US monetary policy has become too TIGHT – the Fed risks significantly UNDERSHOOTING it’s 2% inflation target

I am fully aware of what is going on in the world as we have moved from an inflation crisis to a bank crisis, and I have shared my views on social media. You can follow me on LinkedIn (see here) or Twitter (see here) to stay updated.

I will also share my views on the implications of the bank crisis and how it will play out in the near future. However, today, I want to share a bit of information regarding what the US money supply is telling us about the “tightness” of US monetary policy. This is highly relevant for understanding the ongoing banking crisis.

Back in January, I wrote a post about my P-star model and what it was telling us about the outlook for US inflation.

In that post, I argued that as a consequence of the monetary tightening implemented by the Federal Reserve during 2022, it was likely that inflation would drop sharply during 2023 (remember, monetary policy works with long and variable lags…).

In my post, I presented two scenarios for the growth in the US money supply – a hawkish and a dovish scenario. See the graph below.

In the hawkish scenario, I assumed that US M2 would continue to “flatline” as it has done through 2022 for some time to come, so M2 would return to the pre-2020 trend in M2.

In the dovish scenario, I assumed that enough was enough, and that the Fed would ease monetary policy from the beginning of 2023. Therefore, the growth rate of M2 would return to the pre-2020 growth rate (comparable to 2 percent inflation in the long run).

I used these two scenarios to simulate the future US inflation rate. The graph below shows these two scenarios.

In the dovish scenario, we would see a benign return to 2 percent inflation in the next couple of years.

However, in the hawkish scenario, we would see a sharp drop in inflation that would continue into 2024 and cause inflation to significantly undershoot the Federal Reserve’s 2 percent inflation target. Therefore, in the hawkish scenario, monetary policy would become too hawkish, which would likely cause a large US recession. Additionally, in that kind of scenario, financial distress and a banking crisis would become more likely.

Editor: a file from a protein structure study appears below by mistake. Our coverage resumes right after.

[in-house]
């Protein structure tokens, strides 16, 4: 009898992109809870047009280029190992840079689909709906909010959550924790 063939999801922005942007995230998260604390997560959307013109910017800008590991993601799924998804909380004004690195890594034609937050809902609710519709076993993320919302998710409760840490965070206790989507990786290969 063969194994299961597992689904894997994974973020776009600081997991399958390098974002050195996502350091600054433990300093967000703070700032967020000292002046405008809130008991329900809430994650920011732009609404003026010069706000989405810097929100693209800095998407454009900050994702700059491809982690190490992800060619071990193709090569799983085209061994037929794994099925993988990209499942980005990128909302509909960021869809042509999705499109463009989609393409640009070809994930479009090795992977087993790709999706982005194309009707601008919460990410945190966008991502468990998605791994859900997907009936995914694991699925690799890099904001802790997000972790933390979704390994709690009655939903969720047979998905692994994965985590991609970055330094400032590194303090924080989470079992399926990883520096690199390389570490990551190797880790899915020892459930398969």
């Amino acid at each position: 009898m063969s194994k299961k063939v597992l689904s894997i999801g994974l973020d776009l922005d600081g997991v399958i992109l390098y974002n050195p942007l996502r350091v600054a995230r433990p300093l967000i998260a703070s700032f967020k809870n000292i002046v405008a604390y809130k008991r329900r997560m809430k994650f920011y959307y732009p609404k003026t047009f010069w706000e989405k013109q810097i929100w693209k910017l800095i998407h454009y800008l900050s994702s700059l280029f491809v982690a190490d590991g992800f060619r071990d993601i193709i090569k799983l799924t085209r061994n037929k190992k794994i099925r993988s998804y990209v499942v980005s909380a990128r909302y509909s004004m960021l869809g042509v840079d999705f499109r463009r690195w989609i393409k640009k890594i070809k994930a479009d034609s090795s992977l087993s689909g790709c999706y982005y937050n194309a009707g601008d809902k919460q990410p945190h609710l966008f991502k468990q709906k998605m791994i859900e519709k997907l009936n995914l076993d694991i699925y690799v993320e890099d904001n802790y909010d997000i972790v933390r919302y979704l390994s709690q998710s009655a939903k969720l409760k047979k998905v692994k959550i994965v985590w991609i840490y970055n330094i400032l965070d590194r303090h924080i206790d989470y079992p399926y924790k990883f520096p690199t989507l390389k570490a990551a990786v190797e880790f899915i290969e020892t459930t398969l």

Back in January, I wrote the following about the likelihood of each scenario:

“The most likely scenario is probably a combination of the two scenarios, where the Fed is likely to follow a stop-go or go-stop policy. Hence, with inflation likely to drop significantly in the next 3-4 months, the Fed is also likely, in that period, to end its hiking cycle and gradually start to re-accelerate money supply growth.”

Therefore, I didn’t argue which of the scenarios was more likely, but today we can compare the development in M2 since January to the two scenarios.

The graph below shows the development in M2 and bank deposits in the US:

Bank deposits, of course, are a significant part of the total money supply, and I am here showing the weekly deposit numbers. The latest observation is March 8.

So judging from the deposit numbers, M2 has continued to drop in the first quarter of the year – likely around 2 percent compared with Q4 2022. This is the fastest contraction in M2 quarter-to-quarter at any point since the Fed initiated its monetary tightening in 2022 (effectively already in the latter part of 2021).

Said in another way, the Fed has stepped up monetary tightening just as it looked like the effects of the monetary tightening in 2022 were about to set in.

If we compare this to the two scenarios I presented in January, monetary policy has turned even more TIGHT than what we assumed in the hawkish scenario.

Consequently, it now looks like inflation will drop even faster than forecasted in the hawkish scenarios.

I haven’t done a new “super hawkish” scenario and not a “super hawkish plus bank crisis” scenario, but it is pretty clear that monetary policy in the US has become far too tight and it is hard not to see the banking crisis that has been playing out globally over the past two weeks in the light of this, and I might say that there are some eerie similarities between what is happening now and what happened during the summer of 2008.